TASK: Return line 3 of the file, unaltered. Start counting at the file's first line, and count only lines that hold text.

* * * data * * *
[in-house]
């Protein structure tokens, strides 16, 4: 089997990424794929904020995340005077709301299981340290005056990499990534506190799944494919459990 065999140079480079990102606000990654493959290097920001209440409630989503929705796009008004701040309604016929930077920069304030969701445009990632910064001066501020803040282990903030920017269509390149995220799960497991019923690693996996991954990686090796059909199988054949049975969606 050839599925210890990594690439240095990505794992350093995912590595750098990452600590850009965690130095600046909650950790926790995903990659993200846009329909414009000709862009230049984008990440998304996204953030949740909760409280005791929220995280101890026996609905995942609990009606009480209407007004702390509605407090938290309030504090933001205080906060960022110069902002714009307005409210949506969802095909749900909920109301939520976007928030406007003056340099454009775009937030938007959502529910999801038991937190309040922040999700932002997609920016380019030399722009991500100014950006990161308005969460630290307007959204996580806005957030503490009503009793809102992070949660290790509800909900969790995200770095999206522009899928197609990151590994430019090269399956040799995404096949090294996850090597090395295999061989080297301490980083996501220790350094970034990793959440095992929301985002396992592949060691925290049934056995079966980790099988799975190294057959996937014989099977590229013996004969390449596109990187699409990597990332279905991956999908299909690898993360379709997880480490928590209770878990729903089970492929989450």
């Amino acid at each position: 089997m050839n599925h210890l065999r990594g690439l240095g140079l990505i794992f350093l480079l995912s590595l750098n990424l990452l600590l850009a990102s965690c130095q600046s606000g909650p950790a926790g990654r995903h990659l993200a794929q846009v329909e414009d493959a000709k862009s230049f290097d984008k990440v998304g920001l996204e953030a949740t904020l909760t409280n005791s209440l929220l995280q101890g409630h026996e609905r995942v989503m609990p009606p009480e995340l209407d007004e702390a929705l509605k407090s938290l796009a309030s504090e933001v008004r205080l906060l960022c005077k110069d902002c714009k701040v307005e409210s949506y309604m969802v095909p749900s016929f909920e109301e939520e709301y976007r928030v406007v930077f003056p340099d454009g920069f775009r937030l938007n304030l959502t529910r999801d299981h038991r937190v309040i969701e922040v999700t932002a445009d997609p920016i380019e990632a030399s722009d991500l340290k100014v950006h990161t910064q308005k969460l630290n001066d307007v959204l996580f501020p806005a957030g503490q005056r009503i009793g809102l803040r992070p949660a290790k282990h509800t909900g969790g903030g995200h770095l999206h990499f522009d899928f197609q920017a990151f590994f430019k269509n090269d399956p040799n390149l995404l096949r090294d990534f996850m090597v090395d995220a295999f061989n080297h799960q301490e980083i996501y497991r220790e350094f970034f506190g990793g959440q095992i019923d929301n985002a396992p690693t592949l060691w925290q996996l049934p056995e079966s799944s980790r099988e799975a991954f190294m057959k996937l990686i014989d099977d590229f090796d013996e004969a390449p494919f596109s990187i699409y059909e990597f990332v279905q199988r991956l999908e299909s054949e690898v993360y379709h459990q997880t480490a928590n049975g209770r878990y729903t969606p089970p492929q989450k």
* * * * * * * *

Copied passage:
């Amino acid at each position: 089997m050839n599925h210890l065999r990594g690439l240095g140079l990505i794992f350093l480079l995912s590595l750098n990424l990452l600590l850009a990102s965690c130095q600046s606000g909650p950790a926790g990654r995903h990659l993200a794929q846009v329909e414009d493959a000709k862009s230049f290097d984008k990440v998304g920001l996204e953030a949740t904020l909760t409280n005791s209440l929220l995280q101890g409630h026996e609905r995942v989503m609990p009606p009480e995340l209407d007004e702390a929705l509605k407090s938290l796009a309030s504090e933001v008004r205080l906060l960022c005077k110069d902002c714009k701040v307005e409210s949506y309604m969802v095909p749900s016929f909920e109301e939520e709301y976007r928030v406007v930077f003056p340099d454009g920069f775009r937030l938007n304030l959502t529910r999801d299981h038991r937190v309040i969701e922040v999700t932002a445009d997609p920016i380019e990632a030399s722009d991500l340290k100014v950006h990161t910064q308005k969460l630290n001066d307007v959204l996580f501020p806005a957030g503490q005056r009503i009793g809102l803040r992070p949660a290790k282990h509800t909900g969790g903030g995200h770095l999206h990499f522009d899928f197609q920017a990151f590994f430019k269509n090269d399956p040799n390149l995404l096949r090294d990534f996850m090597v090395d995220a295999f061989n080297h799960q301490e980083i996501y497991r220790e350094f970034f506190g990793g959440q095992i019923d929301n985002a396992p690693t592949l060691w925290q996996l049934p056995e079966s799944s980790r099988e799975a991954f190294m057959k996937l990686i014989d099977d590229f090796d013996e004969a390449p494919f596109s990187i699409y059909e990597f990332v279905q199988r991956l999908e299909s054949e690898v993360y379709h459990q997880t480490a928590n049975g209770r878990y729903t969606p089970p492929q989450k």